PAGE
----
The first time The Local People set up shop, they had never planned a single event. Since then, they’ve spawned other copycat art markets and fostered a growing recognition of the homegrown maker culture. Possible future plans for the enterprise include a music festival. Featuring local music acts? The answer would be a resounding “Yes”. 
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Rebekah Lin
Co-founder of The Social Co.
Amidst the furore and festivity that surrounded Singapore’s golden jubilee last year, there was also 50 For 50, a social project that gathered 50 millennials and mobilised them to raise funds over a three-month period.
The brainchild of Rebekah and Cheryl Chong (who is the other co-founder of The Social Co.), the ingenuity of the plan was that the amount raised directly by the 50 people would then be matched sum-forsum by The Social Co.’s corporate partners, and the sum total of that would then be matched again by the government, under its Care & Share initiative. The impact? Over $3.5 million raised for 42 different charities, most of which are lesser-known and under-funded entities.
Not bad for an untried, untested endeavour that Rebekah selfdeprecatingly describes as “a couple of young punks trying to raise money”.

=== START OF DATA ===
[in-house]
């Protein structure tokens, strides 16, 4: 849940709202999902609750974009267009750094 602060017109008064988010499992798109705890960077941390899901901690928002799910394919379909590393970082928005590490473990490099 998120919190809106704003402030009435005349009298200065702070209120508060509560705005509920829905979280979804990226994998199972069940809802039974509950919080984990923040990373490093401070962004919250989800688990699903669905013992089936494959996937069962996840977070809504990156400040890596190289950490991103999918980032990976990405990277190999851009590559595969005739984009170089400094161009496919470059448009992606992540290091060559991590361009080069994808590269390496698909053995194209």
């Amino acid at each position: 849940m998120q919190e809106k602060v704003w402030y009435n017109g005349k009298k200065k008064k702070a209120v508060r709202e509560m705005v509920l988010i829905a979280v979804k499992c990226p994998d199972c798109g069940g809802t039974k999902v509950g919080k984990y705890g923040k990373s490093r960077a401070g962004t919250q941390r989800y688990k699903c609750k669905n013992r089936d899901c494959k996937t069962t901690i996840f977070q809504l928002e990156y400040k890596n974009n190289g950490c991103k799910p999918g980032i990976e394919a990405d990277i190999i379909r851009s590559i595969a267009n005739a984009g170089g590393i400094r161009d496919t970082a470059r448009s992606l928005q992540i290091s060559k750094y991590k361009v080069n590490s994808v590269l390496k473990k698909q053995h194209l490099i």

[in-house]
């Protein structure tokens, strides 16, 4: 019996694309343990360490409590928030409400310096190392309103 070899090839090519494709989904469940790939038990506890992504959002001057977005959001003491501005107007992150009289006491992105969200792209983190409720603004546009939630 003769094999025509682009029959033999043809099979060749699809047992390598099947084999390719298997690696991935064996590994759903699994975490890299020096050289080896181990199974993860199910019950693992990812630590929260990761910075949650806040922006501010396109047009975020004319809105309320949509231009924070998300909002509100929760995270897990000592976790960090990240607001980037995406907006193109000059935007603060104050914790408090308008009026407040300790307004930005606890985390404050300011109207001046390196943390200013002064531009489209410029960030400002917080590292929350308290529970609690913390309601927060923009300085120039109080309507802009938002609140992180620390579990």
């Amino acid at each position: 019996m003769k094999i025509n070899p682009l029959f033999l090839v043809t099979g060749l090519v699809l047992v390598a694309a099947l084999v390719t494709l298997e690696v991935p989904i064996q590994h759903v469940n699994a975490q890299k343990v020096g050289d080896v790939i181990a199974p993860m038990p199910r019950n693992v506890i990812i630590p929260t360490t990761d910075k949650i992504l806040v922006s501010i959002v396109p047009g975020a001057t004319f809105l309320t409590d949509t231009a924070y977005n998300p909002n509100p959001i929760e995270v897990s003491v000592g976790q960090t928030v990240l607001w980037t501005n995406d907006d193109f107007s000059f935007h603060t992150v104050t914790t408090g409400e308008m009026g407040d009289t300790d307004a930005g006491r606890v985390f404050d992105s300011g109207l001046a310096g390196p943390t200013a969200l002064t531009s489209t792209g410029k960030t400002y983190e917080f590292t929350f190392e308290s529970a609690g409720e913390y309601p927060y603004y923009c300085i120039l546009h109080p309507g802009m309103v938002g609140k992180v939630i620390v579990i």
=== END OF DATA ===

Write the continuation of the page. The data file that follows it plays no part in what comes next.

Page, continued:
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Nadia Rahmat

Model/event coordinator

With her captivating bone structure and one-of-a-kind style, there’s no question that Nadia is the kind of photographic subject shutterbugs dream about. But then there’s the not-so-obvious catch that some people just can’t seem to get over: the colour of her skin.

Which is why Nadia is, among other things, an accidental trailblazer. She might not have set out to be the only Singaporean (and the only brown-skinned female) to star in Marc by Marc Jacobs’ social-media-sourced 2015 advertising campaign — but she was. Neither did she seek to provoke the ire of a few local netizens by appearing as the sole Singaporean subject of a global compendium of beauty called The Atlas of Beauty — but she did.

When it comes to serving as an inadvertent poster child for Singaporean diversity, Nadia explains, “I’m just one voice, I can’t do it alone.” Instead, she sees herself as part of a greater wave of acceptance and awareness that’s becoming the hallmark of our generation. “We’ve been sweeping these issues aside for so long, but now we’re becoming more aware,” she notes. “I’m just contributing to this and I feel like a part of the change.”